Thinking peace on Memorial Day

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By WILLIAM LAMBERS

Published: 05-27-2024 9:44 AM

 

On Memorial Day we can honor the sacrifices of our soldiers and continue the quest for world peace.

As President Dwight Eisenhower said of Memorial Day, “Let us reverently honor those who have fallen in war, and rededicate ourselves through prayer to the cause of peace, to the end that the day may come when we shall never have another war — never another Unknown Soldier.”

America’s aspiration, as Eisenhower said, is “that war may be removed from the earth forever.”

But on this Memorial Day, we must be deeply worried about the number of conflicts taking place around the globe. Wars in Gaza, Ukraine and Sudan have been escalating in recent months.

With these wars comes other horrors such as famine. Millions of people are starving to death in Gaza, Sudan, Yemen, Burkina Faso, D.R. Congo and other conflict zones. Wars must end so that famines can be prevented.

Famine is another reason why on Memorial Day it is important to speak out against war. Resorting to conflict should only be a last resort as a policy.

The United States must always be the leader in promoting peace, in guiding nations away from war. We know the horror of war, and many of our families have experienced the trauma and sacrifice. Peace is the only alternative, especially in this day and age of advanced weaponry.

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It is very troubling that there is such an escalation in arms buildups, which increases the risk of catastrophic war.

World military expenditures rose to an all-time high last year of $2443 billion, according to the Stockholm International Peace Research Institute (SIPRI).

“The unprecedented rise in military spending is a direct response to the global deterioration in peace and security,” said Nan Tian, senior researcher with SIPRI’s Military Expenditure and Arms Production Programme. “States are prioritizing military strength but they risk an action-reaction spiral in the increasingly volatile geopolitical and security landscape.”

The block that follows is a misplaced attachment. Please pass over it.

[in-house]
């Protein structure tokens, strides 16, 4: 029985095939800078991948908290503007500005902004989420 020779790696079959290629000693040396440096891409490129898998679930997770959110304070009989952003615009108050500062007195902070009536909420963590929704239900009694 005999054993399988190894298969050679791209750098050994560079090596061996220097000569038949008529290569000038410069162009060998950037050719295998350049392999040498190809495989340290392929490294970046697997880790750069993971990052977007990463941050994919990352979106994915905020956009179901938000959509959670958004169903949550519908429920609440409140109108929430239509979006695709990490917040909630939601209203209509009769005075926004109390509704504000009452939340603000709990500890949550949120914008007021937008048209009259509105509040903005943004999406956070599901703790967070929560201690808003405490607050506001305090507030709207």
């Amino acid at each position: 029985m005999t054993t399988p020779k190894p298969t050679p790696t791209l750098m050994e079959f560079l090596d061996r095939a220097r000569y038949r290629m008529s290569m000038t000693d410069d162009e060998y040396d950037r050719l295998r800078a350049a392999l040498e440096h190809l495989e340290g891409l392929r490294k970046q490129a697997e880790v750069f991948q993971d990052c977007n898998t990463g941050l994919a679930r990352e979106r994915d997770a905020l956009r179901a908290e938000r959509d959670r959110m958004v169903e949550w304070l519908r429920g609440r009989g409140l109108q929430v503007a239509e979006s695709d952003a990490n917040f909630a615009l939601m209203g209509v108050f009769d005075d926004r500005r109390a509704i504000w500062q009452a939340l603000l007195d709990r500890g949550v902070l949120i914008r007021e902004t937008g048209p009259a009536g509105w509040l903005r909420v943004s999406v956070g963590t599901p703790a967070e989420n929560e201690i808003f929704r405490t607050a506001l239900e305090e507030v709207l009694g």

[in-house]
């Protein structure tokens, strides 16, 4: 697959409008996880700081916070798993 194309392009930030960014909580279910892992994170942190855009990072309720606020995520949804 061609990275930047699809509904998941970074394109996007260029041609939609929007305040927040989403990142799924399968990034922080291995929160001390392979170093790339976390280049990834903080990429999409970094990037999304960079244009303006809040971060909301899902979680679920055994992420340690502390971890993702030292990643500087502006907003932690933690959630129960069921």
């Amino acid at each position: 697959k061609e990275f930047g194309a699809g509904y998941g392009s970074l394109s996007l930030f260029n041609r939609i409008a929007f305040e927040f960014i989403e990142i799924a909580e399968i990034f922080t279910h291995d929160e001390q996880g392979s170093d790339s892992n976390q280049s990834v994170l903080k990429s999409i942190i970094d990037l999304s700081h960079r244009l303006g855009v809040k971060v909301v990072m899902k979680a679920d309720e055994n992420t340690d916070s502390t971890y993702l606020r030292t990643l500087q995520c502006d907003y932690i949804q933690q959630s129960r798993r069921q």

Nuclear weapons modernization plans are going forward while treaties languish. The more resources diverted to weaponry, the less resources to peacemaking.

How does a world build peace if its resources are dedicated primarily to weapons? No true peace can emerge under such conditions. Disarmament has to remain a goal of the United States, to get all nations to reduce their weapons.

Why couldn’t the United States, Russia and China reduce their nuclear weapons arsenals by at least half in the next five years? Each nation has too many nukes already, so why not start reducing them in a joint effort? The U.S., Russia and China should all ratify the Comprehensive Nuclear Test Ban Treaty, which bans all nuclear test explosions. These are all steps to reduce international tensions and encourage diplomacy to help end and prevent wars.

As we reflect on Memorial Day and the sacrifices made, we must do more to build a world at peace. Those who gave their lives want us to live free from the horror of war. We must keep up the quest for peace to best honor their sacrifice.

William Lambers is the author of “The Road to Peace” and partnered with the U.N. World Food Program on the book “Ending World Hunger.” His writings have been published by The Washington Post, Newsweek, History News Network, the Cleveland Plain Dealer and many other news outlets.